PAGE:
We Have Met The Enemy and It Is Us

parker.gifHey, who knew the "Terrified of Blogs" bandwagon had any space left to acommodate latecomers? Because somehow, Townhall.com's Kathleen Parker was able to successfully elbow her way on this week to sound a clarion call of warning about bloggers, "enemies" she breathlessly deems less interesting than "al-Qaeda and Osama bin Laden."

Parker works very hard to be fair, allowing that "some bloggers do their own reporting", "some bloggers offer superb commentary", and that she isn't trying to put down the "many brilliant people out there...who also happen to blog." She says, "They know who they are," and I naturally reply, "Why, thank you Kathleen! That's nice of you to say." She also offers some tidbits of wisdom that can't be faulted: "People tend to abuse power when it is unearned and will bring down others to enhance themselves." Well said, Kathleen -- I bet Valerie Plame would agree!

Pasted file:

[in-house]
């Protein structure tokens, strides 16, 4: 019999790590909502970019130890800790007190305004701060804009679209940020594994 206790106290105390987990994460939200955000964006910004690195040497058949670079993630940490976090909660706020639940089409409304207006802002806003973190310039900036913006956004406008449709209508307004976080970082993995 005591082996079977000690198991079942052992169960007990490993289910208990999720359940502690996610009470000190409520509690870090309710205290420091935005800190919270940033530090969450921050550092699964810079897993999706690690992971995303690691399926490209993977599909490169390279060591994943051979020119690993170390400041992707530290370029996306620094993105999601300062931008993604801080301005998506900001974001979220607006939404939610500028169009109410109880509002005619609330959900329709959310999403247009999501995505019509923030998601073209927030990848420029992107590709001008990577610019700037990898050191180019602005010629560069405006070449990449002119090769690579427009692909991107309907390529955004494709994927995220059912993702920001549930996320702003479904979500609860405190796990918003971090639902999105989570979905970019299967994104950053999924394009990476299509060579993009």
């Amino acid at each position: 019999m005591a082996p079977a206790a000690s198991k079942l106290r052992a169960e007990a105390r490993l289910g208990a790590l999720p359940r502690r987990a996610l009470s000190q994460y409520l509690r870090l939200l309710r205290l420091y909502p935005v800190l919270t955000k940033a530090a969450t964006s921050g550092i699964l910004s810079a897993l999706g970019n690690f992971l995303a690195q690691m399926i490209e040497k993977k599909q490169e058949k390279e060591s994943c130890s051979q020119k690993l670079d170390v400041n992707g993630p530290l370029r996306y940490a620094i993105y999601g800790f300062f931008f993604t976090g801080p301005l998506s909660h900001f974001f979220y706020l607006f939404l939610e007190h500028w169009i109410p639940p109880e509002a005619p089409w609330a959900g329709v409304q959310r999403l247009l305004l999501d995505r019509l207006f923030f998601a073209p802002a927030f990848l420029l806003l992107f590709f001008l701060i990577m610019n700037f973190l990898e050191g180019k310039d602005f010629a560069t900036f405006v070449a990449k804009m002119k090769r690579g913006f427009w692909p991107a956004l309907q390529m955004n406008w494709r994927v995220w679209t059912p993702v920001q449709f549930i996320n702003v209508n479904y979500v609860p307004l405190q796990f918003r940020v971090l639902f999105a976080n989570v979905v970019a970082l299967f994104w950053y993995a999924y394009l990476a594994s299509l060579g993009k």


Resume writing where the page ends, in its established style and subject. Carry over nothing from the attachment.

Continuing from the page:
Nevertheless, her tone shifts spasmodically hither and yon.

She says things like, "Schadenfreude - pleasure in others' misfortunes - has become the new barbarity on an island called Blog." And this upsets me, mainly because no one at Gawker Media has told me about this island yet, and it sounds like fun.

Ultimately she reaches for a tenth-grade literary reference to make her point:

Each time I wander into blogdom, I'm reminded of the savage children stranded on an island in William Golding's "Lord of the Flies." Without adult supervision, they organize themselves into rival tribes, learn to hunt and kill, and eventually become murderous barbarians in the absence of a civilizing structure.

How tidy. But here's what's strange -- up until the moment I read this article, it never occured to me that Townhall itself was anything other than a blog itself. Can this be confirmed? Well, Parker does define blogs as "the angry offspring of narcissism's quickie marriage to instant gratification." So then we're agreed: Townhall.com is a blog.

Look, Kathleen, it's perfectly natural to see bloggers as fast and loose operators, working without oversight. But Lord of the Flies? That's unfair. As your column's existence proves, we're more than willing to give the most vacuous of twits a turn holding the conch.

Lord of the blogs [Townhall]


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